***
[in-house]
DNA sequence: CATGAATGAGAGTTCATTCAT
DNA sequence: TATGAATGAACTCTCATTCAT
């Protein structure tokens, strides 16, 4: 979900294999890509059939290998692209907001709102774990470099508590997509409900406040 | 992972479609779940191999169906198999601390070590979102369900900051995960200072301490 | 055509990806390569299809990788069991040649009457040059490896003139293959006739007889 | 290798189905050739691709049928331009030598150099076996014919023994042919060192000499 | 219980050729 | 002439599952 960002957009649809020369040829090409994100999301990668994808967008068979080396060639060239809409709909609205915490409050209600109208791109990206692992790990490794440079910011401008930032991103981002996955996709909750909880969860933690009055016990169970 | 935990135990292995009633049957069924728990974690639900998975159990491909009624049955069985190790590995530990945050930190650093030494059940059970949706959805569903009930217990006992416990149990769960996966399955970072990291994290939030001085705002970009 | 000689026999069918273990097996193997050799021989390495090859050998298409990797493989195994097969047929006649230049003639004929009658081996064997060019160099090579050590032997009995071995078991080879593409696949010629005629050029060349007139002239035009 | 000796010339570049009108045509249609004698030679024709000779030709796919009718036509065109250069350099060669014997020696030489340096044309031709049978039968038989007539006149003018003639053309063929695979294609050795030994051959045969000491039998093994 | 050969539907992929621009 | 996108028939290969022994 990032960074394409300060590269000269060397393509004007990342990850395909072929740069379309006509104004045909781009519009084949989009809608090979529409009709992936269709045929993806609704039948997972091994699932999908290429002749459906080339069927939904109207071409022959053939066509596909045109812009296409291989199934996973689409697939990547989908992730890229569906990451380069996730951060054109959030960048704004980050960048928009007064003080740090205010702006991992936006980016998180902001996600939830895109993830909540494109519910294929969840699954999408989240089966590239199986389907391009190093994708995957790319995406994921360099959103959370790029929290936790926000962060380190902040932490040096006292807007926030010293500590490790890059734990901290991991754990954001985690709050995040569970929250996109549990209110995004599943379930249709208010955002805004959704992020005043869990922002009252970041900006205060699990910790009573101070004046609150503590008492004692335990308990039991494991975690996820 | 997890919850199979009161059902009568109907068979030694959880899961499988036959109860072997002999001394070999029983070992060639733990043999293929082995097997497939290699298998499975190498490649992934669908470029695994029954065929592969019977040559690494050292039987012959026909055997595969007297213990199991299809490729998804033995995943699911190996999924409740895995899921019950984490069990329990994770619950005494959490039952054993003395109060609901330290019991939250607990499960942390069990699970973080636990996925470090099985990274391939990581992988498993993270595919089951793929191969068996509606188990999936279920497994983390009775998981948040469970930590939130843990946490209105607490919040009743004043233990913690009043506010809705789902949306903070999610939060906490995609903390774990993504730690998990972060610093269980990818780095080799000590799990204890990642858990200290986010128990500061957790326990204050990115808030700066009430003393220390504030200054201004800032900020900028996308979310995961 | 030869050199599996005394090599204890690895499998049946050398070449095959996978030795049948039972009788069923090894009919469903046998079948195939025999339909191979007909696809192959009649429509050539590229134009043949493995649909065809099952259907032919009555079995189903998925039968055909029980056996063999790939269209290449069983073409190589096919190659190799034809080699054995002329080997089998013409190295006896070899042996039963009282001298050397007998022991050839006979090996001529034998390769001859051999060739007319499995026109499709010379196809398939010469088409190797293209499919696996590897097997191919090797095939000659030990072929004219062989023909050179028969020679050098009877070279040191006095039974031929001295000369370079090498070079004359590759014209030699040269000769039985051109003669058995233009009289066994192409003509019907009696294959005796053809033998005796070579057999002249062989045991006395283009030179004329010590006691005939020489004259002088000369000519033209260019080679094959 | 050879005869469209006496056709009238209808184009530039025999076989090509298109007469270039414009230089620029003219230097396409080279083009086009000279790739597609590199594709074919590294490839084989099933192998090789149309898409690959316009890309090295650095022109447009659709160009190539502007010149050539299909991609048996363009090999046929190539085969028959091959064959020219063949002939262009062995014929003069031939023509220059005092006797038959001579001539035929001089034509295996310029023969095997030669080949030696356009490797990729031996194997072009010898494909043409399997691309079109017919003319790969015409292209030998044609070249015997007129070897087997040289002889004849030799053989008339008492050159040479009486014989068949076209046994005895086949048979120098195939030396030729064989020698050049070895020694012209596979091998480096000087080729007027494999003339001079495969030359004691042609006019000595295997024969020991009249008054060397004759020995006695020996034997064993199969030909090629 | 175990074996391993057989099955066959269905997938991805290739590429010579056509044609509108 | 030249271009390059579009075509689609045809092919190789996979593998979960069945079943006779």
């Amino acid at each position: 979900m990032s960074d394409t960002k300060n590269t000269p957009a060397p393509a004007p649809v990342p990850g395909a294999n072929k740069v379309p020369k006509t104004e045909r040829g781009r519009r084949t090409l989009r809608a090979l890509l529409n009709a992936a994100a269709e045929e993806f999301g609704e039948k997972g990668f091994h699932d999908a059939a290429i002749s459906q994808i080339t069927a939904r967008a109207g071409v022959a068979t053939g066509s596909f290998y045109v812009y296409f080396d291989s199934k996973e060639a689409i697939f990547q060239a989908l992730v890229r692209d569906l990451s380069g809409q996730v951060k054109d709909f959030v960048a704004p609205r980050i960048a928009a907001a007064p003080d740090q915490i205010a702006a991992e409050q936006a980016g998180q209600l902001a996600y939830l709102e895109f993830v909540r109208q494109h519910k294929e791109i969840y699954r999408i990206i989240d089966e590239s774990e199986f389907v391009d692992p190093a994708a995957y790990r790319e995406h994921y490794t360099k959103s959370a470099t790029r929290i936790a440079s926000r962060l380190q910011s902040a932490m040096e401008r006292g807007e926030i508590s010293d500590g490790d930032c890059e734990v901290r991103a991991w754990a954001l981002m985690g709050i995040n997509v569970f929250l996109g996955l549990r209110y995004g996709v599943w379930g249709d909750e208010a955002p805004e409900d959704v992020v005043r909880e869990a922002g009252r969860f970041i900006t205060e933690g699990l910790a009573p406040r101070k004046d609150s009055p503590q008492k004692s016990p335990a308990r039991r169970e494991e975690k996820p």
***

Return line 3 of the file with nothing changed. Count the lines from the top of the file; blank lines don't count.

DNA sequence: TATGAATGAACTCTCATTCAT